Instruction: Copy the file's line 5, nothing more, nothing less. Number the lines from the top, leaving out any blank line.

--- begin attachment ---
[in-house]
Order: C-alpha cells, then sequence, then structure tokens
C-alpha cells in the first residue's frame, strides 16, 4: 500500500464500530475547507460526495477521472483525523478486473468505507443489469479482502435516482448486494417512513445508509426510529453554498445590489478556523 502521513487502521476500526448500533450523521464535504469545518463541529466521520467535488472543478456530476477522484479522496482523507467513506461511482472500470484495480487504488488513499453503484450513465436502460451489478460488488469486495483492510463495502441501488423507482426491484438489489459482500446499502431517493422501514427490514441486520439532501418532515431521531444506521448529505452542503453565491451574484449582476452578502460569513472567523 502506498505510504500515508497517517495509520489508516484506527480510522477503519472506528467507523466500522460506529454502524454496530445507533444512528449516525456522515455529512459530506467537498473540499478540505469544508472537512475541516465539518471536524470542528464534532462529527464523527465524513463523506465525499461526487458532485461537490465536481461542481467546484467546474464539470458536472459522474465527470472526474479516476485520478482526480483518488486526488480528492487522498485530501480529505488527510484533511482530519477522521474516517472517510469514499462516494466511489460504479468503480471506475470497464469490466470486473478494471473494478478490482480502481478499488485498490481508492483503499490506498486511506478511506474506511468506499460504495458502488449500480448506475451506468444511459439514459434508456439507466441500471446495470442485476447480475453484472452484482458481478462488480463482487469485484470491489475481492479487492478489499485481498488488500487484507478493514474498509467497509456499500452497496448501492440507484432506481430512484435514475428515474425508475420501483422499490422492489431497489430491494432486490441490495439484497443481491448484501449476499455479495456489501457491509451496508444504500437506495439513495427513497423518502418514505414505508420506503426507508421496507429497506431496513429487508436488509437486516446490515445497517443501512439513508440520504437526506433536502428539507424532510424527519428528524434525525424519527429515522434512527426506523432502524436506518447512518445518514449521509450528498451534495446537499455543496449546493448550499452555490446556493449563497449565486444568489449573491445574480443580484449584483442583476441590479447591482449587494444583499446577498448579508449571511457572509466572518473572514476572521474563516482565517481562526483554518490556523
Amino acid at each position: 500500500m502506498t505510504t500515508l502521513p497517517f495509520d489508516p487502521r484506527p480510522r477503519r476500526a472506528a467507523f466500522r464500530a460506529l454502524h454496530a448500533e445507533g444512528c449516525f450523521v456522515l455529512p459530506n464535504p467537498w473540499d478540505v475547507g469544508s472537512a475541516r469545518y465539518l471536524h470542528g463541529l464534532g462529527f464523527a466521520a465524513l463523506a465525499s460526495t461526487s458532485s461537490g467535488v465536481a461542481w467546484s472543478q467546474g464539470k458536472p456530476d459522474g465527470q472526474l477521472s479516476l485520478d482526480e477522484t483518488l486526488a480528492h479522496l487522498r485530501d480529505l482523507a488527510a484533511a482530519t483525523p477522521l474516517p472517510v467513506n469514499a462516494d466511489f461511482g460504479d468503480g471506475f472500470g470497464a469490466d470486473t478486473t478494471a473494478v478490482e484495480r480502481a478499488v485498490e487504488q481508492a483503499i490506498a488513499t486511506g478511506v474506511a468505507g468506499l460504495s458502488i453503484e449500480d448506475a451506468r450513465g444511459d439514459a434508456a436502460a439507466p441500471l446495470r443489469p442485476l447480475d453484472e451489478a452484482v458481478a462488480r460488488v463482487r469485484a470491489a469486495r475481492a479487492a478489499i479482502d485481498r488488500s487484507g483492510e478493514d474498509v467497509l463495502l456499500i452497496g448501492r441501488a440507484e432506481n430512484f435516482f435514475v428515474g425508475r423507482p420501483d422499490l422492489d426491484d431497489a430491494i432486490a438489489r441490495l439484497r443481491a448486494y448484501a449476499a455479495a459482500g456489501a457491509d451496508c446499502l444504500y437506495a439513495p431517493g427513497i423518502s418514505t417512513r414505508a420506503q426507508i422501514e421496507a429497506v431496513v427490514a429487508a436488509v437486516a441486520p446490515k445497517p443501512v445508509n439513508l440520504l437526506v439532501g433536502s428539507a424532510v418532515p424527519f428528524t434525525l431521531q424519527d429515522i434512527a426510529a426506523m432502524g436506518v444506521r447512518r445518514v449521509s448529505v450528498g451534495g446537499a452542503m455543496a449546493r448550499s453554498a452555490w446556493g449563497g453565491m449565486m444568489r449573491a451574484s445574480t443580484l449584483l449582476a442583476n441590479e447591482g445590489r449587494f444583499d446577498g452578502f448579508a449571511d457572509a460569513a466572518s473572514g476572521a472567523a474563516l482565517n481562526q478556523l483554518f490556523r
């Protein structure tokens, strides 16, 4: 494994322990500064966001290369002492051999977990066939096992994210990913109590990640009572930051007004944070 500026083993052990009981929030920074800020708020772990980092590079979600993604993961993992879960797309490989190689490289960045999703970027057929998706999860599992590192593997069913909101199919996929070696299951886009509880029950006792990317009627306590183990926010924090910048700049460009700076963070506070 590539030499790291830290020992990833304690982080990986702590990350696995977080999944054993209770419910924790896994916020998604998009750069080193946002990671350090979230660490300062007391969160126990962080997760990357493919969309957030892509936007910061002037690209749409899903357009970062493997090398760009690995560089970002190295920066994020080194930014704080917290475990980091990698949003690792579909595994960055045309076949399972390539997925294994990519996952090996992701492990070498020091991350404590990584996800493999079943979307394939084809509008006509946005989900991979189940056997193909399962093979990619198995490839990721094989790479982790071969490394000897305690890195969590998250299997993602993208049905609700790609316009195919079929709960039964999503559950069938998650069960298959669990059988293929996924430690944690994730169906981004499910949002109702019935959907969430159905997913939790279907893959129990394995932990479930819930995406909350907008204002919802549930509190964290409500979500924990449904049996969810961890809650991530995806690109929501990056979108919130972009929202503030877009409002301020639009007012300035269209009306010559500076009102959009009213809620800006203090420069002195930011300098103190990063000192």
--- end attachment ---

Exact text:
């Protein structure tokens, strides 16, 4: 494994322990500064966001290369002492051999977990066939096992994210990913109590990640009572930051007004944070 500026083993052990009981929030920074800020708020772990980092590079979600993604993961993992879960797309490989190689490289960045999703970027057929998706999860599992590192593997069913909101199919996929070696299951886009509880029950006792990317009627306590183990926010924090910048700049460009700076963070506070 590539030499790291830290020992990833304690982080990986702590990350696995977080999944054993209770419910924790896994916020998604998009750069080193946002990671350090979230660490300062007391969160126990962080997760990357493919969309957030892509936007910061002037690209749409899903357009970062493997090398760009690995560089970002190295920066994020080194930014704080917290475990980091990698949003690792579909595994960055045309076949399972390539997925294994990519996952090996992701492990070498020091991350404590990584996800493999079943979307394939084809509008006509946005989900991979189940056997193909399962093979990619198995490839990721094989790479982790071969490394000897305690890195969590998250299997993602993208049905609700790609316009195919079929709960039964999503559950069938998650069960298959669990059988293929996924430690944690994730169906981004499910949002109702019935959907969430159905997913939790279907893959129990394995932990479930819930995406909350907008204002919802549930509190964290409500979500924990449904049996969810961890809650991530995806690109929501990056979108919130972009929202503030877009409002301020639009007012300035269209009306010559500076009102959009009213809620800006203090420069002195930011300098103190990063000192």